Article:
Subsidies For Technology & Why That May Be a Good Thing

In 2020, the United States Congress passed the Coronavirus Aid, Relief, and Economic Security Act (CARES Act1). The CARES Act created a new lending program for small businesses. Most technology businesses can benefit from the CARES Act. The exceptions are organizations that are controlled by venture capital or private equity firms and some online retailers.

This legislation is designed to give businesses the boost they need to weather the storm caused by COVID-19. The CARES Act is of special interest to the technology industry as it offers this industry much needed financial relief. The loans, grants, and tax provisions laid out in this legislation have the potential to impact technology-related businesses and guide the decisions these businesses make regarding their workforce, research, and expansion.

While the argument can be made that the intentions of the government in creating the CARES Act were positive, its uneven rollout and inability to provide substantial protection for the tech industry has made some wonder whether the government should be providing grants or funding to businesses in the tech field. In other words, do government subsidies help the tech industry?

Do Government Subsidies Help the Tech Industry?

In short – yes. Government subsidies assist the tech industry by covering the costs of production research and the distribution of goods or services. They can do this by offering tax credits, grants, loans, or reimbursements as is seen in the CARES Act.

These subsidies make it possible for the tech industry to increase the overall supply of goods or services that they offer. This in turn increases the demand for the good or service, which lowers the overall price of the service. The idea is that when governments give subsidies to the tech industry, it’s a win-win both for the supplier and the customer. Subsidies give the tech industry more money to dedicate to research and development. Customers can enjoy life-improving products at a cheaper price since tech developers don’t need to break even on their production costs.
On the other side of the argument, when the government subsidizes the tech industry, it will either need to reallocate taxes from existing budgets or raise taxes. Some would argue that subsidies and other incentives discourage tech firms from cutting costs.

Those who see the government’s subsidies for tech firms as a negative are not suggesting that the devices, products, and services that the tech industry is producing are not welcome or desirable. Their argument is that policymakers should allow the marketplace to determine winners and losers. They feel that government intervention has produced more negatives than positives.
This is an argument that some would point to the CARE Act as supporting. The money has been given out, but it has done little to bolster businesses that were not fundamentally sound. It may have given them a window of operation, but tech businesses that were weak before the pandemic are not coming out stronger as a result of receiving subsidies.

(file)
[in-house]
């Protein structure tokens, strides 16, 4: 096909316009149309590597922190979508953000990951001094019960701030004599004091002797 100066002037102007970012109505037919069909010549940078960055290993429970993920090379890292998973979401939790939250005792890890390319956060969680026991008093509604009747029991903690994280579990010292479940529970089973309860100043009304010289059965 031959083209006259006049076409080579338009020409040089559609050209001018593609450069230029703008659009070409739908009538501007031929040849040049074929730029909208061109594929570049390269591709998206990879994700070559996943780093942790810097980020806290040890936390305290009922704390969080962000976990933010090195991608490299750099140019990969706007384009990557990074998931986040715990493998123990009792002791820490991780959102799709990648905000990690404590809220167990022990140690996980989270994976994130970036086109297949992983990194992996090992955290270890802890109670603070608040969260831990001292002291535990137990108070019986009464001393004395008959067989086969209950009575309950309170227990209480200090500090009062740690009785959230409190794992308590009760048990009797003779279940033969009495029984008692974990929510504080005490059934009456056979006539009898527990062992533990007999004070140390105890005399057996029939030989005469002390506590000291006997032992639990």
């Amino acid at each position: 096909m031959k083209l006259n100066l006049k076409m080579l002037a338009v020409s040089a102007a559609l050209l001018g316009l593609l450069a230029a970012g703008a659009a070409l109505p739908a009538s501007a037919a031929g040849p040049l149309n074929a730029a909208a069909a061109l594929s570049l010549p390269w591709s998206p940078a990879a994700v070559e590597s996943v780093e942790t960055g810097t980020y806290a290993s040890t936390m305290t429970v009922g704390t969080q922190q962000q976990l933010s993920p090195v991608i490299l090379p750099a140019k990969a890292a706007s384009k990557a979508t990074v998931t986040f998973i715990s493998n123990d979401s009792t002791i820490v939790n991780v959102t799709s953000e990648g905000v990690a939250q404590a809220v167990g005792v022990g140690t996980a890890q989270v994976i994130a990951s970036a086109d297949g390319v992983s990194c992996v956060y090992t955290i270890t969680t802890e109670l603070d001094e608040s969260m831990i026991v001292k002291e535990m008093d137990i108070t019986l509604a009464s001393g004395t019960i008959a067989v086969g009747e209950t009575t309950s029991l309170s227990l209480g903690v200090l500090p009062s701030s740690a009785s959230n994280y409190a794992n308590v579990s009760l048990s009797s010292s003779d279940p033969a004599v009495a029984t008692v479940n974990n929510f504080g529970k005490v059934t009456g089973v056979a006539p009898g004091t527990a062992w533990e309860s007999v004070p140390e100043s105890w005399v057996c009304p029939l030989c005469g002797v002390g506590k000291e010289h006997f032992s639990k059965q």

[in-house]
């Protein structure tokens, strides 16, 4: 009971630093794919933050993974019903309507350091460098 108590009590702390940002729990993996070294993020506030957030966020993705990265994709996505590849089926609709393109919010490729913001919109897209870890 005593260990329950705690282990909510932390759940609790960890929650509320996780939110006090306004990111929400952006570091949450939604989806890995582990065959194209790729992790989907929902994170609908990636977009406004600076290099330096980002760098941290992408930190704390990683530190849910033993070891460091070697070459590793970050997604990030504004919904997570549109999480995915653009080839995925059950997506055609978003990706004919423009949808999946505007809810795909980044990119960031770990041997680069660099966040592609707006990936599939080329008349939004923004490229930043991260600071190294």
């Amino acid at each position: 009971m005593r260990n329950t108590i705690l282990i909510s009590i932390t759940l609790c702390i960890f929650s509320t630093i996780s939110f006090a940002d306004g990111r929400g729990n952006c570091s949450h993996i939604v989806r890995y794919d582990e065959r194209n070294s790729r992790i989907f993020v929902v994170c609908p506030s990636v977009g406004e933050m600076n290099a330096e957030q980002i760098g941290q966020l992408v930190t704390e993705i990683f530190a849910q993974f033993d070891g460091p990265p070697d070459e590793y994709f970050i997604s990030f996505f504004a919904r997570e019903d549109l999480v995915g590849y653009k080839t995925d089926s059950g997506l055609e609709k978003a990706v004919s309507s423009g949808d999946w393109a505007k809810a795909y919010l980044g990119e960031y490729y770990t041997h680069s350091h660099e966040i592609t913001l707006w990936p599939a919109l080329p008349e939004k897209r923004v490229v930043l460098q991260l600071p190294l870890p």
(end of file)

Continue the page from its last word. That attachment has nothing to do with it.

On the other side of the coin, you see tech organizations like Zoom go from 10 million meeting attendees to well over 200 million meeting attendees in the span of just a couple of weeks. They had a fundamentally sound product, and the market rewarded them without the need for additional subsidies.

Finally, some would argue that the government subsidizing technology increases the incentives of lobbies and special-interest groups to use their wealth and influence to dictate the course of politics. It’s felt that even when government programs have the best intentions to promote technology, government officials and the bureaucrats behind them lack proper incentives to manage taxpayer money in a prudent way. There’s no reward for the government if their subsidies produce results, and they are not punished if subsidies or grant money fail to have the desired results.

Why the Government Should Continue to Subsidize Technology

With all the above arguments being stated, there are valid reasons why the government has and will continue to invest in technology. The first reason is that when the investment works, it produces phenomenal results.

Silicon Valley, which is the world icon of technology and innovation, was built using public funds. The impact that Silicon Valley has had on the US economy and the world cannot be denied. According to the Brookings Institution, 18 of the 25 most monumental breakthroughs in computer technology between 1946 and 1965 received funding from the federal government.

Worldwide, there is a recognition that technology is the key to economic growth. Whether it is healthcare, AI, robotics, clean energy, advanced manufacturing, or space technology, the tech field is playing a role and will continue to play a role in making the world what it will become.

When the government encourages technological development through grants, tax breaks, and other incentives, it’s doing something that’s in its own best interests. These incentives encourage competition as companies receiving government funds need to produce tangible results if they are going to continue to receive funding. This in turn leads to improved products and services.
For this reason, governments around the world are dedicating funds to support innovation in technology. State funding provides businesses with the resources that would otherwise be unavailable to them. The question is not if governments should be funding the tech industry, the question that should be asked is, are they funding it enough?

Space technology, nanotechnology, medical technology, and a whole host of other fields are developing so quickly that there is a need not only for financial backing but also communication on a nationwide scale in order to grow tech as an industry.